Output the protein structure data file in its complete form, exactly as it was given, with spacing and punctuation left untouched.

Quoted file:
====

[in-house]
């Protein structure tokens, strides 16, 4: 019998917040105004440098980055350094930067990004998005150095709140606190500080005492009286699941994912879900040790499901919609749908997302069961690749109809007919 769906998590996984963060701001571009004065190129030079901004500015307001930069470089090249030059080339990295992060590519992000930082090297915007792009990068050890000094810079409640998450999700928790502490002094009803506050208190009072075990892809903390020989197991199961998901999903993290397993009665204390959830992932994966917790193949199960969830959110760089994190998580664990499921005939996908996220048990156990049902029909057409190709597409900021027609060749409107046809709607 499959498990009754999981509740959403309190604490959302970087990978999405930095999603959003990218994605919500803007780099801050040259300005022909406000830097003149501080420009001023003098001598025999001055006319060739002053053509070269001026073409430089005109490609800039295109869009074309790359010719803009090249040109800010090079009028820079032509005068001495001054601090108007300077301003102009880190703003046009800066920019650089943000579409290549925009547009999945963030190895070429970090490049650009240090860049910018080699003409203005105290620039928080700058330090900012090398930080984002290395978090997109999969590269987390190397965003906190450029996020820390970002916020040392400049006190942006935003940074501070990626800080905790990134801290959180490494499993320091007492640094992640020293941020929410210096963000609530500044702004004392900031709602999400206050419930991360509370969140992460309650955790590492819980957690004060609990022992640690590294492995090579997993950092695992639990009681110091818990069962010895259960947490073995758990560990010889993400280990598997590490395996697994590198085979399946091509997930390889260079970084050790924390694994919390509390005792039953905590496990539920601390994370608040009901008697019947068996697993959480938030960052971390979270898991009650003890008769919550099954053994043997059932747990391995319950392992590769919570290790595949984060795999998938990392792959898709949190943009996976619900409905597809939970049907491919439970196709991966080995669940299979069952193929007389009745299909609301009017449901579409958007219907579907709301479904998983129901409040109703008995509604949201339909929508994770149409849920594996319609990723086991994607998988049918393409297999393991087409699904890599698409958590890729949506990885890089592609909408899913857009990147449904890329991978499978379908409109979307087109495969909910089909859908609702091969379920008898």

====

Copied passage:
[in-house]
């Protein structure tokens, strides 16, 4: 019998917040105004440098980055350094930067990004998005150095709140606190500080005492009286699941994912879900040790499901919609749908997302069961690749109809007919 769906998590996984963060701001571009004065190129030079901004500015307001930069470089090249030059080339990295992060590519992000930082090297915007792009990068050890000094810079409640998450999700928790502490002094009803506050208190009072075990892809903390020989197991199961998901999903993290397993009665204390959830992932994966917790193949199960969830959110760089994190998580664990499921005939996908996220048990156990049902029909057409190709597409900021027609060749409107046809709607 499959498990009754999981509740959403309190604490959302970087990978999405930095999603959003990218994605919500803007780099801050040259300005022909406000830097003149501080420009001023003098001598025999001055006319060739002053053509070269001026073409430089005109490609800039295109869009074309790359010719803009090249040109800010090079009028820079032509005068001495001054601090108007300077301003102009880190703003046009800066920019650089943000579409290549925009547009999945963030190895070429970090490049650009240090860049910018080699003409203005105290620039928080700058330090900012090398930080984002290395978090997109999969590269987390190397965003906190450029996020820390970002916020040392400049006190942006935003940074501070990626800080905790990134801290959180490494499993320091007492640094992640020293941020929410210096963000609530500044702004004392900031709602999400206050419930991360509370969140992460309650955790590492819980957690004060609990022992640690590294492995090579997993950092695992639990009681110091818990069962010895259960947490073995758990560990010889993400280990598997590490395996697994590198085979399946091509997930390889260079970084050790924390694994919390509390005792039953905590496990539920601390994370608040009901008697019947068996697993959480938030960052971390979270898991009650003890008769919550099954053994043997059932747990391995319950392992590769919570290790595949984060795999998938990392792959898709949190943009996976619900409905597809939970049907491919439970196709991966080995669940299979069952193929007389009745299909609301009017449901579409958007219907579907709301479904998983129901409040109703008995509604949201339909929508994770149409849920594996319609990723086991994607998988049918393409297999393991087409699904890599698409958590890729949506990885890089592609909408899913857009990147449904890329991978499978379908409109979307087109495969909910089909859908609702091969379920008898």